Staff Opinion: Why 'Mean Girls' is genius
“It’s October 3rd” — a line so many of us recognize, and a reality today. And since this year October 3rd has fallen on a Wednesday, the day we wear pink, it’s only fitting that I take this time to discuss why I think the Tina Fey classic, “Mean Girls,” is cinematic genius.
First and foremost, I think it’s important to explain that “Mean Girls” is not meant to be an accurate representation of the high school experience. It is purposefully exaggerated and a bit ridiculous, and if you don’t understand that before watching the movie, then you probably won’t get the movie at all.
This is part of what makes the movie so smart, and what separates it from other high school films. It mocks common themes and stereotypes seen in teen movies by stretching them and making them over the top.
For example, Fey uses “The Plastics,” and more specifically Regina George, to poke fun at the idea of a whole student body idolizing a group or an individual. But instead of just making these characters simply popular, they’re treated like and talked about as if they were celebrities. By doing this, Fey makes fun of how popularity is conveyed in other movies set in high school. Because who would actually be okay with someone punching them in the face, even if they were popular or famous?
Another reason why “Mean Girls” is a cultural masterpiece is because of the writing. I mean, I hear quotes from the movie all the time.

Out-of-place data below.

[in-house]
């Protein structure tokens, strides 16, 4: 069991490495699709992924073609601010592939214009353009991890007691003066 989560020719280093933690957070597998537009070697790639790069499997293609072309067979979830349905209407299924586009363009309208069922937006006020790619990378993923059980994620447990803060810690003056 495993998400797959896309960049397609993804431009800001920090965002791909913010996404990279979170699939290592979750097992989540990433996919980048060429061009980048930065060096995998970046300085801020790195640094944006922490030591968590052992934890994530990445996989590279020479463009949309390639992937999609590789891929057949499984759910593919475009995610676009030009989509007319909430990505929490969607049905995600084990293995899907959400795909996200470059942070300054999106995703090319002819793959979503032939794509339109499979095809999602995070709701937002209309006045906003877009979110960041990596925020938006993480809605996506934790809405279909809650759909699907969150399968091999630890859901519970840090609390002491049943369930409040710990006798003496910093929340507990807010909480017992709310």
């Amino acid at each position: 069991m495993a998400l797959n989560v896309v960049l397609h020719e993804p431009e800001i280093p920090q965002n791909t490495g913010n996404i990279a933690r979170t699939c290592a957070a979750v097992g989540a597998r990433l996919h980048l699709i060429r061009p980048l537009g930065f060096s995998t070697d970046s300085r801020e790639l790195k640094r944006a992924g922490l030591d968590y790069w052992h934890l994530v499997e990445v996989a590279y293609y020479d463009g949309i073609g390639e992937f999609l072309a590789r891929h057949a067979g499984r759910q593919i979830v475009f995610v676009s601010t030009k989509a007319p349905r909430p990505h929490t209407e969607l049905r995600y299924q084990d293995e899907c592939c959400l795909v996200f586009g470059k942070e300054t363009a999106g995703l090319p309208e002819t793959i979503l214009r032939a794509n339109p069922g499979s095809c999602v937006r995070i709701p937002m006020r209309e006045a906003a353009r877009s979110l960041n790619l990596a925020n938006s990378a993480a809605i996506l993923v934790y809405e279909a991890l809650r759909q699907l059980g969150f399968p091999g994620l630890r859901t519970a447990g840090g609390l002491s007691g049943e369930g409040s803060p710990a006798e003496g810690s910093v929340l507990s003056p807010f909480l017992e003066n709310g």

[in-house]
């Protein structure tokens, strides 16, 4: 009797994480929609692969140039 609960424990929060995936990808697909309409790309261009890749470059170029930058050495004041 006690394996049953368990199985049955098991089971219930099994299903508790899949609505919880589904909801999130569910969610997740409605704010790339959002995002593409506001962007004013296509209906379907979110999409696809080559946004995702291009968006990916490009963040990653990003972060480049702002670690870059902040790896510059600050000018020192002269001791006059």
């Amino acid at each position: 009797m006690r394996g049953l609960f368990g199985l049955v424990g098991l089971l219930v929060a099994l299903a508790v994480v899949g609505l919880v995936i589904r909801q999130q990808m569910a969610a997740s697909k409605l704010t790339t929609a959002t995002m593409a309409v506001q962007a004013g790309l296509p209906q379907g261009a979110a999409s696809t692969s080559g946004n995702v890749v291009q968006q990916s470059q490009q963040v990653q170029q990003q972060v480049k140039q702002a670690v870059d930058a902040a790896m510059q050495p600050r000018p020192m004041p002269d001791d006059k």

“The limit does not exist.”
“It’s like I have ESPN or something.”
“Get in loser. We’re going shopping.”
These lines have stayed relevant and iconic even after 14 years. I was all but six years old when this movie came out, and yet I can recite certain scenes word by word. Why? Is it because I’ve watched this movie an unhealthy amount of times? Maybe. But it also has much to do with the film’s timeless quotes that have resonated with our generation.
And they will continue to resonate with generations to come. My friends and I still bounce lines back and forth, saying “She doesn’t even go here,” when someone says something we think is irrelevant to the conversation, or “It’s so fetch” when we actually don’t think something is fetch.
So, next Wednesday, put on your pink tracksuit, call over your Plastics and your “cool mom,” sit back with your cheesy fries and watch this iconic film again.
Clyde is a junior political science and Spanish major, she is also the copy editor and a sports reporter at The Beacon. She can be reached at firstname.lastname@example.org.